My guest, fellow writer, and Facebook friend Sandra Carey Cody offers some good insights and advice on conferences--worth reading! Her new book is Left at Oz , a Jenny Connors mystery.
I ask myself this from time to time, especially when I have a conference on my calendar. This summer I have two: Deadly Ink in
New Jersey and Killer Nashville in . Though I’m looking forward to both, my feelings about them are different. Tennessee
I’ve been to Deadly Ink several times. I know I’ll see some familiar faces there and I look forward to that with a great deal of pleasure. Most of them I haven’t seen in person since the last Deadly Ink. I’ve kept in touch (sort of) via the internet, but it’s not the same. Wonderful as social media is, there’s nothing like face-to-face interaction and, if I hadn’t attended this conference, there’s a good chance I would never have met these people.
Why the different feeling about Killer
? This will be my first time there. I won’t know anyone. Meeting new people is also a pleasure, but being a shy person, there’s a bit of anxiety tainting the pleasure - not nearly as much as when I was younger but it’s still there. I’ve learned that the best way to overcome the anxiety is tell myself that the stranger across the room might be even shyer than I am and I’ll actually be doing her a favor if I go over and introduce myself. Works every time. Nashville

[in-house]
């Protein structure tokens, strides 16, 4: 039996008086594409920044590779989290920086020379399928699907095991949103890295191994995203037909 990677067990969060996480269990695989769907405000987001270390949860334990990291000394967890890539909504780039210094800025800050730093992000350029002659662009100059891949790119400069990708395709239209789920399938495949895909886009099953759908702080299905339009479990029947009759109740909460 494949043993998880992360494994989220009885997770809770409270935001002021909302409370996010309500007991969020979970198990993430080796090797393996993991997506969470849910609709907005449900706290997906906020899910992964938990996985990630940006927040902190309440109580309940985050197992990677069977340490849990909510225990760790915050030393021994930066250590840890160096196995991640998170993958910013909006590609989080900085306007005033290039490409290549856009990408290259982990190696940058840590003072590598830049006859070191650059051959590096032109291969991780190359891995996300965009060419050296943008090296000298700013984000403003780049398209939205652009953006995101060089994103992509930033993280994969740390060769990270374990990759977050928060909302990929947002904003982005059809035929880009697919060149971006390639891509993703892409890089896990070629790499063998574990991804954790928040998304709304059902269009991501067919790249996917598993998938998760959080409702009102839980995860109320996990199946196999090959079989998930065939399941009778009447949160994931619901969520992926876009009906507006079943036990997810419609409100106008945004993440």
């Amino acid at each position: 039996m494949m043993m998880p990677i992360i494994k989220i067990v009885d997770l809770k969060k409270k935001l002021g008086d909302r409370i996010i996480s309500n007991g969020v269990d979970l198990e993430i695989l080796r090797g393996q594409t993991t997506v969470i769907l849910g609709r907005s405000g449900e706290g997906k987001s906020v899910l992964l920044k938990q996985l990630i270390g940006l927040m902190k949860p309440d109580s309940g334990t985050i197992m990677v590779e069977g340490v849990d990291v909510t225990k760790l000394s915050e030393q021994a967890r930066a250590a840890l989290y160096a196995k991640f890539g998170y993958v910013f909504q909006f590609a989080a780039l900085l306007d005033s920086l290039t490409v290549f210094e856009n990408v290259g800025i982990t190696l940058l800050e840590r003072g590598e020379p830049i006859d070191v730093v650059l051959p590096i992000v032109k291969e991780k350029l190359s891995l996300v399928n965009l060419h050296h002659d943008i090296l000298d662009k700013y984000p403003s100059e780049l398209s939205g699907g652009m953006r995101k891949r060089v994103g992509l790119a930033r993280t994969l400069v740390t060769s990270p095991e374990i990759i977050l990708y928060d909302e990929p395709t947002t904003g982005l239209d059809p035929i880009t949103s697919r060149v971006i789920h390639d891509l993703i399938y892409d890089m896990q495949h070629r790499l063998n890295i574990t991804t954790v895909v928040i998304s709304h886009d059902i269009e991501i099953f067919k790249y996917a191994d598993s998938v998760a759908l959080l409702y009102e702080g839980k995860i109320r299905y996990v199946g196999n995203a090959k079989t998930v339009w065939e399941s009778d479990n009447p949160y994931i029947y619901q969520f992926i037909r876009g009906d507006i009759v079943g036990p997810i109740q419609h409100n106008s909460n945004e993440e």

Besides renewing old friendships and making new ones, there’s the fun of exchanging ideas. Talking nonstop about books and writing with someone whose eyes don’t glaze over after the first thirty seconds - that’s pure pleasure!
I still haven’t answered the question I started with: Are conferences worth the time? If I stayed home and ignored my “to do” list in the same way it’s ignored when I’m away from home, I could get a lot of writing done. (I probably wouldn’t, but I could.) So how do I justify the time? I remind myself that I’m learning something. Conferences offer workshops that deal with the nuts and bolts of constructing a story. By talking to other writers and learning how they develop their characters and craft their plots, I see new possibilities for my own stories. By listening to readers, I gain an understanding of what makes a story work. So my answer is: yes, conferences are definitely worth the time.
Are they worth the money? I can’t honestly say that attending a conference has made a difference in my bank account, but neither has the money I’ve spent on vacations. Like vacations, conferences are memory makers and, as such, they represent some of the best money I’ve ever spent. Again, my answer is a resounding yes.
I haven’t even touched on the real value of a conference: fellowship. When I’m at a conference, I am first and foremost a writer. Writing is not something I do in addition to my real life; for those few days I feel that writing is my life. And that feeling is priceless – in terms of both time and money.
You can find Sandy at